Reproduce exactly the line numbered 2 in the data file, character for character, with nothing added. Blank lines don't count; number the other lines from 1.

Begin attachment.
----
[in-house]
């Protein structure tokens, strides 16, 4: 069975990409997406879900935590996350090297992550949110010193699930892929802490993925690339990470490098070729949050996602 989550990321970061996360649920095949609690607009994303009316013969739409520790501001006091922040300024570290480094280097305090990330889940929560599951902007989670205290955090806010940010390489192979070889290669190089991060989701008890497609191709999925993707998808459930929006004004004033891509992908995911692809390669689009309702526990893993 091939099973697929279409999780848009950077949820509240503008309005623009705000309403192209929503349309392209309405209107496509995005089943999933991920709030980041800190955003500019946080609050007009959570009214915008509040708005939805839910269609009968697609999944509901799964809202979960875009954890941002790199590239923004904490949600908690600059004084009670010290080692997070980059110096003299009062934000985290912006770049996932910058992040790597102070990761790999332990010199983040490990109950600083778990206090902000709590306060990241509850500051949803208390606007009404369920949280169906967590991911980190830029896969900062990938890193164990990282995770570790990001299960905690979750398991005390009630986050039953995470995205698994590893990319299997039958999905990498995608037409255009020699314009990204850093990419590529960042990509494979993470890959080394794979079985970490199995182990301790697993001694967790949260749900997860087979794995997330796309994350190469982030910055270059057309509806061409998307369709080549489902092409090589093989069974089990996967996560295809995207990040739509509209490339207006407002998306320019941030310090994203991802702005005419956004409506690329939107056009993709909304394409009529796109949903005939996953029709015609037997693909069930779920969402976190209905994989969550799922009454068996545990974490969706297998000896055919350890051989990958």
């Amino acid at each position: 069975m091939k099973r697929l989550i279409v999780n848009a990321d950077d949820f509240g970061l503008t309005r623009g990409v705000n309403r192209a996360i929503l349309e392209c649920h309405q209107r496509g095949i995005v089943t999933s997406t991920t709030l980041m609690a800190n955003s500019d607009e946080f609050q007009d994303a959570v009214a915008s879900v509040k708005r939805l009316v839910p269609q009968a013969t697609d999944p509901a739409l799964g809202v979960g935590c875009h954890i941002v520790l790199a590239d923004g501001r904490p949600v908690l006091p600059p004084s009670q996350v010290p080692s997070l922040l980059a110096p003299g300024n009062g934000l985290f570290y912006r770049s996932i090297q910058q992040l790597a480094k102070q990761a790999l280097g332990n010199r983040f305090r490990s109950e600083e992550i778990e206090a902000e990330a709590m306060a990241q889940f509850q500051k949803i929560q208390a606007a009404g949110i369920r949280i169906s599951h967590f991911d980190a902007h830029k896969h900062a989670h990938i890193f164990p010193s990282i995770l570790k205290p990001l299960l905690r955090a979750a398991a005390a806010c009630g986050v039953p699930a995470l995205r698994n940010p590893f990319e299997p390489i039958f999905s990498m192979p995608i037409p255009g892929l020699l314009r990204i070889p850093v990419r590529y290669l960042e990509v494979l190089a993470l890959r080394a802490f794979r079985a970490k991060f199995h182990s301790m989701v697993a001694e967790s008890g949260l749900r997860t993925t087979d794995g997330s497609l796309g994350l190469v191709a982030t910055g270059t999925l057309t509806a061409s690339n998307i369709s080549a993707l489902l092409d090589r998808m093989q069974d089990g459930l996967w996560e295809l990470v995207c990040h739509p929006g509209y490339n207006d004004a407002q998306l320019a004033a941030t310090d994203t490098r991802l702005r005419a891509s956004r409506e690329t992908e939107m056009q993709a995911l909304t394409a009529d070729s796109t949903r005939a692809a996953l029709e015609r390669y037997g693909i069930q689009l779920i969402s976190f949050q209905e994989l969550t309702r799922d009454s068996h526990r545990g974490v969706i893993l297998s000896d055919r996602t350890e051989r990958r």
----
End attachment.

């Protein structure tokens, strides 16, 4: 069975990409997406879900935590996350090297992550949110010193699930892929802490993925690339990470490098070729949050996602 989550990321970061996360649920095949609690607009994303009316013969739409520790501001006091922040300024570290480094280097305090990330889940929560599951902007989670205290955090806010940010390489192979070889290669190089991060989701008890497609191709999925993707998808459930929006004004004033891509992908995911692809390669689009309702526990893993 091939099973697929279409999780848009950077949820509240503008309005623009705000309403192209929503349309392209309405209107496509995005089943999933991920709030980041800190955003500019946080609050007009959570009214915008509040708005939805839910269609009968697609999944509901799964809202979960875009954890941002790199590239923004904490949600908690600059004084009670010290080692997070980059110096003299009062934000985290912006770049996932910058992040790597102070990761790999332990010199983040490990109950600083778990206090902000709590306060990241509850500051949803208390606007009404369920949280169906967590991911980190830029896969900062990938890193164990990282995770570790990001299960905690979750398991005390009630986050039953995470995205698994590893990319299997039958999905990498995608037409255009020699314009990204850093990419590529960042990509494979993470890959080394794979079985970490199995182990301790697993001694967790949260749900997860087979794995997330796309994350190469982030910055270059057309509806061409998307369709080549489902092409090589093989069974089990996967996560295809995207990040739509509209490339207006407002998306320019941030310090994203991802702005005419956004409506690329939107056009993709909304394409009529796109949903005939996953029709015609037997693909069930779920969402976190209905994989969550799922009454068996545990974490969706297998000896055919350890051989990958």